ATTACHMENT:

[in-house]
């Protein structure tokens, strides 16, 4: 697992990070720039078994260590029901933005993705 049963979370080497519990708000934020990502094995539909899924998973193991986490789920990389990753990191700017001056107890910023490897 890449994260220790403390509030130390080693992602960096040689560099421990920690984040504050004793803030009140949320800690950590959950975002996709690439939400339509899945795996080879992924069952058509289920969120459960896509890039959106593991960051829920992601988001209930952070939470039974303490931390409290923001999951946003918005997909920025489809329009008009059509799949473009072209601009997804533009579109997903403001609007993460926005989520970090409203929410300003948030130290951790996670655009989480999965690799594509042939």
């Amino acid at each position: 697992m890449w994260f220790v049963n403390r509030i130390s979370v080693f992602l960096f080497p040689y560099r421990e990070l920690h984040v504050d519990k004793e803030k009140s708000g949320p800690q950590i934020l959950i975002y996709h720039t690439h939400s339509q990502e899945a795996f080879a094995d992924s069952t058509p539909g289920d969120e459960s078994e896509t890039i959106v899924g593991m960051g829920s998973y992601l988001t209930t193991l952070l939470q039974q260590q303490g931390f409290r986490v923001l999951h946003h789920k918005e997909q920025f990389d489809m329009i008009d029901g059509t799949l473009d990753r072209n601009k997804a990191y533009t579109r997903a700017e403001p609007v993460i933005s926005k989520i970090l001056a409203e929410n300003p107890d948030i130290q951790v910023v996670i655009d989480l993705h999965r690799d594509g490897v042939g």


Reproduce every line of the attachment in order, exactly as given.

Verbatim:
[in-house]
């Protein structure tokens, strides 16, 4: 697992990070720039078994260590029901933005993705 049963979370080497519990708000934020990502094995539909899924998973193991986490789920990389990753990191700017001056107890910023490897 890449994260220790403390509030130390080693992602960096040689560099421990920690984040504050004793803030009140949320800690950590959950975002996709690439939400339509899945795996080879992924069952058509289920969120459960896509890039959106593991960051829920992601988001209930952070939470039974303490931390409290923001999951946003918005997909920025489809329009008009059509799949473009072209601009997804533009579109997903403001609007993460926005989520970090409203929410300003948030130290951790996670655009989480999965690799594509042939």
């Amino acid at each position: 697992m890449w994260f220790v049963n403390r509030i130390s979370v080693f992602l960096f080497p040689y560099r421990e990070l920690h984040v504050d519990k004793e803030k009140s708000g949320p800690q950590i934020l959950i975002y996709h720039t690439h939400s339509q990502e899945a795996f080879a094995d992924s069952t058509p539909g289920d969120e459960s078994e896509t890039i959106v899924g593991m960051g829920s998973y992601l988001t209930t193991l952070l939470q039974q260590q303490g931390f409290r986490v923001l999951h946003h789920k918005e997909q920025f990389d489809m329009i008009d029901g059509t799949l473009d990753r072209n601009k997804a990191y533009t579109r997903a700017e403001p609007v993460i933005s926005k989520i970090l001056a409203e929410n300003p107890d948030i130290q951790v910023v996670i655009d989480l993705h999965r690799d594509g490897v042939g």